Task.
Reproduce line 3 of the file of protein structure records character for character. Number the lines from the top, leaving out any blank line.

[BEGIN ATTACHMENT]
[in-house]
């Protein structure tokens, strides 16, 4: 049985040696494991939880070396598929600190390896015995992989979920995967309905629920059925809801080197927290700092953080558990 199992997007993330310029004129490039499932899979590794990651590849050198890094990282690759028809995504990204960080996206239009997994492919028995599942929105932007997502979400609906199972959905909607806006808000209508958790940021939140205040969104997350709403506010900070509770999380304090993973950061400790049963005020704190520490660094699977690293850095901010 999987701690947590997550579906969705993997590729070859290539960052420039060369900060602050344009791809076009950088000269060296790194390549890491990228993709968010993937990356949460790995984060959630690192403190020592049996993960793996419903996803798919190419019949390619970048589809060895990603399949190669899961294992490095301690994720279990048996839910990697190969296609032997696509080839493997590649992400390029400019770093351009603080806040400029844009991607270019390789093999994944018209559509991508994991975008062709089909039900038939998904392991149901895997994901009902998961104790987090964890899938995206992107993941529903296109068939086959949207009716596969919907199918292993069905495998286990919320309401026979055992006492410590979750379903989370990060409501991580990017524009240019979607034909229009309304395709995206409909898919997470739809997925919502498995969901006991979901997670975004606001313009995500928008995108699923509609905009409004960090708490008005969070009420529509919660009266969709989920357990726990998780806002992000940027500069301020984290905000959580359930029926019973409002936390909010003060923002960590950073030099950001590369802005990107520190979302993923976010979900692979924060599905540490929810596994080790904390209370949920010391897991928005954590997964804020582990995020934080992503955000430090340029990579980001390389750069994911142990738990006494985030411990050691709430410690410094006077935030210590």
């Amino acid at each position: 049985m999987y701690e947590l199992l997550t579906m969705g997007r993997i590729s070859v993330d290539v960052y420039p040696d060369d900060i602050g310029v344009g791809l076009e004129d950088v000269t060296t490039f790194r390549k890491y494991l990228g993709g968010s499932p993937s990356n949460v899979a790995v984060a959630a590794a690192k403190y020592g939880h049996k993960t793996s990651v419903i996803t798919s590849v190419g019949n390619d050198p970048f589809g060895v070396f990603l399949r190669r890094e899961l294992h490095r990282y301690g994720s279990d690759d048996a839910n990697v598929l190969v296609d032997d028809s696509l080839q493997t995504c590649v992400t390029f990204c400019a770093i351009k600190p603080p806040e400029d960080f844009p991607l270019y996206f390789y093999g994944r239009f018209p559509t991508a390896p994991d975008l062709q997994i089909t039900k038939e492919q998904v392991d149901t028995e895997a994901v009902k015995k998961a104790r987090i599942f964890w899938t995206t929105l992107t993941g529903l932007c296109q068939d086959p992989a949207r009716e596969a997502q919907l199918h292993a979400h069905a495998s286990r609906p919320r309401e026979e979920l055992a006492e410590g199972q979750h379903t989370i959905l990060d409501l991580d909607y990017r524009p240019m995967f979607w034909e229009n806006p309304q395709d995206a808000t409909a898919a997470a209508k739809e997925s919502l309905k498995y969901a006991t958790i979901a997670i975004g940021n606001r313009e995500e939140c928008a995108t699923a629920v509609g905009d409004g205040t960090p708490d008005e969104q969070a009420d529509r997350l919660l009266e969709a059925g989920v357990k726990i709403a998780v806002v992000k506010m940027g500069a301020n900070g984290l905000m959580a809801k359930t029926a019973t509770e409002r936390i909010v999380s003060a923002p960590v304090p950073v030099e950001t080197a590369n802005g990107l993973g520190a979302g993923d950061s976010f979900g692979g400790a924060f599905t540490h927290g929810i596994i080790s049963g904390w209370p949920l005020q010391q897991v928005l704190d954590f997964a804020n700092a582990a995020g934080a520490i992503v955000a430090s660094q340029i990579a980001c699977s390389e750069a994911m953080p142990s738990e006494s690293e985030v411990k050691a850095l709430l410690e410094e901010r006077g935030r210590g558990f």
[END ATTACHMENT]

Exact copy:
């Amino acid at each position: 049985m999987y701690e947590l199992l997550t579906m969705g997007r993997i590729s070859v993330d290539v960052y420039p040696d060369d900060i602050g310029v344009g791809l076009e004129d950088v000269t060296t490039f790194r390549k890491y494991l990228g993709g968010s499932p993937s990356n949460v899979a790995v984060a959630a590794a690192k403190y020592g939880h049996k993960t793996s990651v419903i996803t798919s590849v190419g019949n390619d050198p970048f589809g060895v070396f990603l399949r190669r890094e899961l294992h490095r990282y301690g994720s279990d690759d048996a839910n990697v598929l190969v296609d032997d028809s696509l080839q493997t995504c590649v992400t390029f990204c400019a770093i351009k600190p603080p806040e400029d960080f844009p991607l270019y996206f390789y093999g994944r239009f018209p559509t991508a390896p994991d975008l062709q997994i089909t039900k038939e492919q998904v392991d149901t028995e895997a994901v009902k015995k998961a104790r987090i599942f964890w899938t995206t929105l992107t993941g529903l932007c296109q068939d086959p992989a949207r009716e596969a997502q919907l199918h292993a979400h069905a495998s286990r609906p919320r309401e026979e979920l055992a006492e410590g199972q979750h379903t989370i959905l990060d409501l991580d909607y990017r524009p240019m995967f979607w034909e229009n806006p309304q395709d995206a808000t409909a898919a997470a209508k739809e997925s919502l309905k498995y969901a006991t958790i979901a997670i975004g940021n606001r313009e995500e939140c928008a995108t699923a629920v509609g905009d409004g205040t960090p708490d008005e969104q969070a009420d529509r997350l919660l009266e969709a059925g989920v357990k726990i709403a998780v806002v992000k506010m940027g500069a301020n900070g984290l905000m959580a809801k359930t029926a019973t509770e409002r936390i909010v999380s003060a923002p960590v304090p950073v030099e950001t080197a590369n802005g990107l993973g520190a979302g993923d950061s976010f979900g692979g400790a924060f599905t540490h927290g929810i596994i080790s049963g904390w209370p949920l005020q010391q897991v928005l704190d954590f997964a804020n700092a582990a995020g934080a520490i992503v955000a430090s660094q340029i990579a980001c699977s390389e750069a994911m953080p142990s738990e006494s690293e985030v411990k050691a850095l709430l410690e410094e901010r006077g935030r210590g558990f």